By Jonathan Feiler
As vodka is the feature story this month, I am reminded of all the things that can be and are. Vodka is where many of us have started our journey into mixology, our passion for spirits and our love for the beverage business. Vodka is a canvas on which we have created new and old classic cocktails upon. Vodka is the drink of choice of many of our favorite movie and TV characters – who have brought new interest and put the spotlight on this incredible beverage through every generation. Vodka can be made with a variety of base ingredients, can come in all types of flavors and styles, and can be made in all corners of the globe.
We all have a strong opinion one way or another about vodka; it sparks incredible conversations and leads to some of the best and unforgettable experiences in our lives. Vodka, in short, gives us inspiration. At this time in our lives, inspiration is important, if not necessary, for our industry.
Locally, we are struggling with staffing and product shortages. We are still trying to navigate the daily changes that the pandemic is giving us, while still trying to give good customer service. Many of us are putting in extra hours to care for our guests and we barely have time to think about the next innovation or evolution of our businesses. We all have obstacles we are facing now and have to make hard decisions to solve them. However, I believe this is where inspiration is born.
After my article last month, I was asked where my inspiration comes from. After some thought, I realized that it comes from solving a problem (or problems). Many of the best ideas that we have come up with at my property have been from recognizing that there was either a problem/opportunity that needed to be solved or a gap in service that needed to be addressed.
For example, a few years ago we were having a discussion on how to innovate our beach experience. Many ideas were brought forward, including adding a few blender bikes for the guests to enjoy. We didn’t know where to put them or how to offer them, but we liked the idea. The initiative never left that meeting and we moved on to other things. Fast forward a few years later: We now found ourselves in a situation where we had a need for social distancing, a way for our guests to dine outdoors and a way to provide that service with limited staffing. We went back to our original idea from earlier and expanded on it.
Our goal was to provide a product that offers what everyone likes to eat and drink, be able to be executed with one or maybe two associates and be safe. While we would all agree it would be another spirit we would prefer to drink with tacos, our sales numbers and nonverbal communication from our guests pointed to vodka being our No. 1 selling spirit. From this unique situation of challenges, our Taco Shack on the beach was born.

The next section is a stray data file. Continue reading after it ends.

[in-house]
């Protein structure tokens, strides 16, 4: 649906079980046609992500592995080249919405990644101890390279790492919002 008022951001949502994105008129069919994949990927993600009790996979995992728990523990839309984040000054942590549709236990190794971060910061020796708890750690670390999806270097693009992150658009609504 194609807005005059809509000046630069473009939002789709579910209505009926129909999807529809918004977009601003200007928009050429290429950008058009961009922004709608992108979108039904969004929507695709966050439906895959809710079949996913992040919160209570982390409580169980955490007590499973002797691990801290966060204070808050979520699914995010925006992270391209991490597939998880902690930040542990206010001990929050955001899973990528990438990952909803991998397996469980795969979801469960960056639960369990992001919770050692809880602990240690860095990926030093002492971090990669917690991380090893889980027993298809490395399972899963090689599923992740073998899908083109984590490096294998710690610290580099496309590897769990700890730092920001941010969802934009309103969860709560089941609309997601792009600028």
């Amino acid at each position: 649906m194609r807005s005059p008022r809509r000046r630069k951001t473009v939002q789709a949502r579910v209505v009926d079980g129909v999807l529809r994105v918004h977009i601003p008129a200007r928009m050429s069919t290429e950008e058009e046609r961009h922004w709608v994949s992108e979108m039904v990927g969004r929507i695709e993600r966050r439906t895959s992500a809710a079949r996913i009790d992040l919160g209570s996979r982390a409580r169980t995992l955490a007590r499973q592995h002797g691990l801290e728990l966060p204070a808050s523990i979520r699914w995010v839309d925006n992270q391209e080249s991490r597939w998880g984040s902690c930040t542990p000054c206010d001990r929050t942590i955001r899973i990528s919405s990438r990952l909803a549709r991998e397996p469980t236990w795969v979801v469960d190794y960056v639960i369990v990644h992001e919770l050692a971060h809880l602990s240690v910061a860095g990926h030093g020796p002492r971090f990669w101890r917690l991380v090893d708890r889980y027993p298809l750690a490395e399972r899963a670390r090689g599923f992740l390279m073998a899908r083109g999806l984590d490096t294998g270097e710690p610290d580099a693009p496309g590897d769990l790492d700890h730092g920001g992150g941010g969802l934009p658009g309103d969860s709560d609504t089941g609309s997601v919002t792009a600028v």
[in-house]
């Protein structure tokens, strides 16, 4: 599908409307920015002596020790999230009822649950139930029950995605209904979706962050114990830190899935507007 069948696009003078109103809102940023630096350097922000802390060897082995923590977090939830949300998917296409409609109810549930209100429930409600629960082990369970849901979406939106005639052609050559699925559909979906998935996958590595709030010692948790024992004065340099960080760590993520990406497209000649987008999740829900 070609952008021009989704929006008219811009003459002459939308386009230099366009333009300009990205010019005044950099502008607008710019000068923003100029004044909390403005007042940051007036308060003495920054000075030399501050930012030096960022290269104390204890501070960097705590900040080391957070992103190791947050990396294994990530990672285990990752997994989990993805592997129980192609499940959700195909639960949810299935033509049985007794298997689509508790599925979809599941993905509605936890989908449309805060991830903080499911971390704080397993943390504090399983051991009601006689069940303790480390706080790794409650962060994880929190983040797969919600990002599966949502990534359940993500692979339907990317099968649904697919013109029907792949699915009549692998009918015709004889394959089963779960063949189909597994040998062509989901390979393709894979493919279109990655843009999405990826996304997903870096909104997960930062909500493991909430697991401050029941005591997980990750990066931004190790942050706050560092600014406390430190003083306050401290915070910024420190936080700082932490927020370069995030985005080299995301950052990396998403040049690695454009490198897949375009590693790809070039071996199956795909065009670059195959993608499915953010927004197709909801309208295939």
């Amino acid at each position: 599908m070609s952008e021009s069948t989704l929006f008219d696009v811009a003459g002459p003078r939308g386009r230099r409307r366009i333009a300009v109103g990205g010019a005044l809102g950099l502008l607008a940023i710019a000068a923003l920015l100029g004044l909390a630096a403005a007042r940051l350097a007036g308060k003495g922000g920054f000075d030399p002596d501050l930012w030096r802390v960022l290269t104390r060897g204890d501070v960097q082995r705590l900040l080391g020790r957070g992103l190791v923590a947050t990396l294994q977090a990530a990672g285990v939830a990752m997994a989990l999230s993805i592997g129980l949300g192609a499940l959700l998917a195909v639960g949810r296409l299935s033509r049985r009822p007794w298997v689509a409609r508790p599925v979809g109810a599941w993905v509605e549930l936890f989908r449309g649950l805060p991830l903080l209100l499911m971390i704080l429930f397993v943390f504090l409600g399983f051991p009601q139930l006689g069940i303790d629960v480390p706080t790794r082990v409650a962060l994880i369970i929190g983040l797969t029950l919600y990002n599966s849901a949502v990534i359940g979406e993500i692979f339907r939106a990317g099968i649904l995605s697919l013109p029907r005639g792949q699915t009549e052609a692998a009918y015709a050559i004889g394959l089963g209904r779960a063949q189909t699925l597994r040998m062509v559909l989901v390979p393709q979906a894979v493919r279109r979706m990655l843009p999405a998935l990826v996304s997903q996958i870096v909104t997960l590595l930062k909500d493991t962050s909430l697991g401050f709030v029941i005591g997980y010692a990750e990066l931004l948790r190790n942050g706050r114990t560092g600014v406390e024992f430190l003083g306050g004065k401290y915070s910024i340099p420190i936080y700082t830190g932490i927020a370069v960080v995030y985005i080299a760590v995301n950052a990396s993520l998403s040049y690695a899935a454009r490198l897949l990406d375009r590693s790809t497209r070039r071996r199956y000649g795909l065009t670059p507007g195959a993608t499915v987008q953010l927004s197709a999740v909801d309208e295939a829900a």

We now offer our guests the ability to make handcrafted vodka cocktails on our pair of blender bikes while enjoying a variety of tacos. We are now going into our second season with the venue and our guests are excited to see it back – and they have told us that in some cases it is why they love coming to the hotel.
Inspiration comes at the craziest times in our lives, and when it strikes, you don’t let anything hold you back. You may be hesitant to try something new, but the best ideas come from the simplest thoughts. There is a reason why the Screwdriver, Vodka Martini, Cape Codder, Moscow Mule, Cosmopolitan and Salty Dog are still in a repertoire of recipes; it’s because they are simple, consistent, and fit a need and desire to make a traditional ingredient better.
At many points in time, recent or past, we have all been inspired by other bartenders, restaurateurs, hoteliers and chefs who have created new experiences, ideas and methods to service their guests. It is now our turn to be that inspiration and create our own classic ideas. Vodka, thank you for giving us hope and inspiration.
Jonathan Feiler is Group Director of Wine for Ocean House Management Collection, including the Forbes Five-Star Ocean House, the award-winning Weekapaug Inn, the Watch Hill Inn and the Inn at Hastings Park, where he oversees the wine and beverage program and practices a wine philosophy centered on versatility and approachability. He also is responsible for a full program of beverage education classes for individuals and groups.